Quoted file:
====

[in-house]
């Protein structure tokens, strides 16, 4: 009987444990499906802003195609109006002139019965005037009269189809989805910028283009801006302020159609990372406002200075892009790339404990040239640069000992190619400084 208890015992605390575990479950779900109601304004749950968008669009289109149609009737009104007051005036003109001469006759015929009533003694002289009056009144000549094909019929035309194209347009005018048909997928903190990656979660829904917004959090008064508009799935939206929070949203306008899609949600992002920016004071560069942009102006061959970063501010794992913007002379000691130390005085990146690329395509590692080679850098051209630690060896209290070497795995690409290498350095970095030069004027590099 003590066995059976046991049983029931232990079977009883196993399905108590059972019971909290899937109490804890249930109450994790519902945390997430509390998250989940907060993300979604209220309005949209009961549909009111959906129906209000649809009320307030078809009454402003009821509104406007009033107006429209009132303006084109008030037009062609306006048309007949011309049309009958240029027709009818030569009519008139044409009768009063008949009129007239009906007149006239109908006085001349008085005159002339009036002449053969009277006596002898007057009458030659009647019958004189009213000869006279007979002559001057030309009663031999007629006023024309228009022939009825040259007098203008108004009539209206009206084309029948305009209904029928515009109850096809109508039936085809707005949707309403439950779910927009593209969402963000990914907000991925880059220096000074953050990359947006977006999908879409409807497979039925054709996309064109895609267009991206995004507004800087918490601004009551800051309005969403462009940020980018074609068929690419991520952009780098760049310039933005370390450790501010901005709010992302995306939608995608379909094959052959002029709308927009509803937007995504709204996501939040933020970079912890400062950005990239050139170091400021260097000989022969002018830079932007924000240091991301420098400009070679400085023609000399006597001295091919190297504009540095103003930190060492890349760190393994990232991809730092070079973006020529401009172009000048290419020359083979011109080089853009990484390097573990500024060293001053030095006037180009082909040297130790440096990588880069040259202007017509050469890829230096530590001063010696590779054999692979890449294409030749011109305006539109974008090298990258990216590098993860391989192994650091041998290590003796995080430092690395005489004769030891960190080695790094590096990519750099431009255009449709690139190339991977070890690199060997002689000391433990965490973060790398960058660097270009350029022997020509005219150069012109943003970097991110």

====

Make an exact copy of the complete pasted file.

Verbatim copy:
[in-house]
């Protein structure tokens, strides 16, 4: 009987444990499906802003195609109006002139019965005037009269189809989805910028283009801006302020159609990372406002200075892009790339404990040239640069000992190619400084 208890015992605390575990479950779900109601304004749950968008669009289109149609009737009104007051005036003109001469006759015929009533003694002289009056009144000549094909019929035309194209347009005018048909997928903190990656979660829904917004959090008064508009799935939206929070949203306008899609949600992002920016004071560069942009102006061959970063501010794992913007002379000691130390005085990146690329395509590692080679850098051209630690060896209290070497795995690409290498350095970095030069004027590099 003590066995059976046991049983029931232990079977009883196993399905108590059972019971909290899937109490804890249930109450994790519902945390997430509390998250989940907060993300979604209220309005949209009961549909009111959906129906209000649809009320307030078809009454402003009821509104406007009033107006429209009132303006084109008030037009062609306006048309007949011309049309009958240029027709009818030569009519008139044409009768009063008949009129007239009906007149006239109908006085001349008085005159002339009036002449053969009277006596002898007057009458030659009647019958004189009213000869006279007979002559001057030309009663031999007629006023024309228009022939009825040259007098203008108004009539209206009206084309029948305009209904029928515009109850096809109508039936085809707005949707309403439950779910927009593209969402963000990914907000991925880059220096000074953050990359947006977006999908879409409807497979039925054709996309064109895609267009991206995004507004800087918490601004009551800051309005969403462009940020980018074609068929690419991520952009780098760049310039933005370390450790501010901005709010992302995306939608995608379909094959052959002029709308927009509803937007995504709204996501939040933020970079912890400062950005990239050139170091400021260097000989022969002018830079932007924000240091991301420098400009070679400085023609000399006597001295091919190297504009540095103003930190060492890349760190393994990232991809730092070079973006020529401009172009000048290419020359083979011109080089853009990484390097573990500024060293001053030095006037180009082909040297130790440096990588880069040259202007017509050469890829230096530590001063010696590779054999692979890449294409030749011109305006539109974008090298990258990216590098993860391989192994650091041998290590003796995080430092690395005489004769030891960190080695790094590096990519750099431009255009449709690139190339991977070890690199060997002689000391433990965490973060790398960058660097270009350029022997020509005219150069012109943003970097991110």